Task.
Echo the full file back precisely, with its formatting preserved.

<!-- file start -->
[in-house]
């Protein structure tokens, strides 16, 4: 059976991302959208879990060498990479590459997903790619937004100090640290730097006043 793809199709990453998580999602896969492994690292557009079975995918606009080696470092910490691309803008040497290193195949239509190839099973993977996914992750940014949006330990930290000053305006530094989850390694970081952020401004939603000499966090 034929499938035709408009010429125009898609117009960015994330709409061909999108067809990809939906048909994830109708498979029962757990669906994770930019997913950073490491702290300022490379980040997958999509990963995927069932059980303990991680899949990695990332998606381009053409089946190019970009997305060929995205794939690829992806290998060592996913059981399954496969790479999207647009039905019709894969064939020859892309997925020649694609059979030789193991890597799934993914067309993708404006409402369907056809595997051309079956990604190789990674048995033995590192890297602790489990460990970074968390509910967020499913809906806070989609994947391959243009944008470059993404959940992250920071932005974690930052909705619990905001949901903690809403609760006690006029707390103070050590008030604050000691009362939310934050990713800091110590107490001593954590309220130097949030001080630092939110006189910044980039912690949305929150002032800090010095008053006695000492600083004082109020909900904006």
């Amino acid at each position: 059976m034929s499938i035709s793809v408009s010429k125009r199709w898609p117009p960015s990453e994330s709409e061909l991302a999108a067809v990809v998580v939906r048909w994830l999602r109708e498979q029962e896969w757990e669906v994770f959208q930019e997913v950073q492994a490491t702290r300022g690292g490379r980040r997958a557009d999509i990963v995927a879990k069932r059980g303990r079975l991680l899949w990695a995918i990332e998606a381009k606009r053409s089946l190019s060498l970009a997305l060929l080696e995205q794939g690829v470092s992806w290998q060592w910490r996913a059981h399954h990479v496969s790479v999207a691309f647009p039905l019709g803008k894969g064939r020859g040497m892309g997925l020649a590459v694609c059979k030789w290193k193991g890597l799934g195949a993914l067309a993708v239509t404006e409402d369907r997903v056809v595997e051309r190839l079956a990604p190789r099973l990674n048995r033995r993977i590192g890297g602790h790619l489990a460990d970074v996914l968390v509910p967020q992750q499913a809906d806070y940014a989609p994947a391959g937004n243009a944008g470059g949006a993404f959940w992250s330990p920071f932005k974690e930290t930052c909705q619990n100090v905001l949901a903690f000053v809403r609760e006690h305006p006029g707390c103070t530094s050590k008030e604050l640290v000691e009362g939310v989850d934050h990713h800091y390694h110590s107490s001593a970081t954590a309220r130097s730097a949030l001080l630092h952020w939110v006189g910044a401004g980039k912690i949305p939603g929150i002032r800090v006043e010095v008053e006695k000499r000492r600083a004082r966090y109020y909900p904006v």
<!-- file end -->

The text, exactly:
[in-house]
């Protein structure tokens, strides 16, 4: 059976991302959208879990060498990479590459997903790619937004100090640290730097006043 793809199709990453998580999602896969492994690292557009079975995918606009080696470092910490691309803008040497290193195949239509190839099973993977996914992750940014949006330990930290000053305006530094989850390694970081952020401004939603000499966090 034929499938035709408009010429125009898609117009960015994330709409061909999108067809990809939906048909994830109708498979029962757990669906994770930019997913950073490491702290300022490379980040997958999509990963995927069932059980303990991680899949990695990332998606381009053409089946190019970009997305060929995205794939690829992806290998060592996913059981399954496969790479999207647009039905019709894969064939020859892309997925020649694609059979030789193991890597799934993914067309993708404006409402369907056809595997051309079956990604190789990674048995033995590192890297602790489990460990970074968390509910967020499913809906806070989609994947391959243009944008470059993404959940992250920071932005974690930052909705619990905001949901903690809403609760006690006029707390103070050590008030604050000691009362939310934050990713800091110590107490001593954590309220130097949030001080630092939110006189910044980039912690949305929150002032800090010095008053006695000492600083004082109020909900904006």
């Amino acid at each position: 059976m034929s499938i035709s793809v408009s010429k125009r199709w898609p117009p960015s990453e994330s709409e061909l991302a999108a067809v990809v998580v939906r048909w994830l999602r109708e498979q029962e896969w757990e669906v994770f959208q930019e997913v950073q492994a490491t702290r300022g690292g490379r980040r997958a557009d999509i990963v995927a879990k069932r059980g303990r079975l991680l899949w990695a995918i990332e998606a381009k606009r053409s089946l190019s060498l970009a997305l060929l080696e995205q794939g690829v470092s992806w290998q060592w910490r996913a059981h399954h990479v496969s790479v999207a691309f647009p039905l019709g803008k894969g064939r020859g040497m892309g997925l020649a590459v694609c059979k030789w290193k193991g890597l799934g195949a993914l067309a993708v239509t404006e409402d369907r997903v056809v595997e051309r190839l079956a990604p190789r099973l990674n048995r033995r993977i590192g890297g602790h790619l489990a460990d970074v996914l968390v509910p967020q992750q499913a809906d806070y940014a989609p994947a391959g937004n243009a944008g470059g949006a993404f959940w992250s330990p920071f932005k974690e930290t930052c909705q619990n100090v905001l949901a903690f000053v809403r609760e006690h305006p006029g707390c103070t530094s050590k008030e604050l640290v000691e009362g939310v989850d934050h990713h800091y390694h110590s107490s001593a970081t954590a309220r130097s730097a949030l001080l630092h952020w939110v006189g910044a401004g980039k912690i949305p939603g929150i002032r800090v006043e010095v008053e006695k000499r000492r600083a004082r966090y109020y909900p904006v």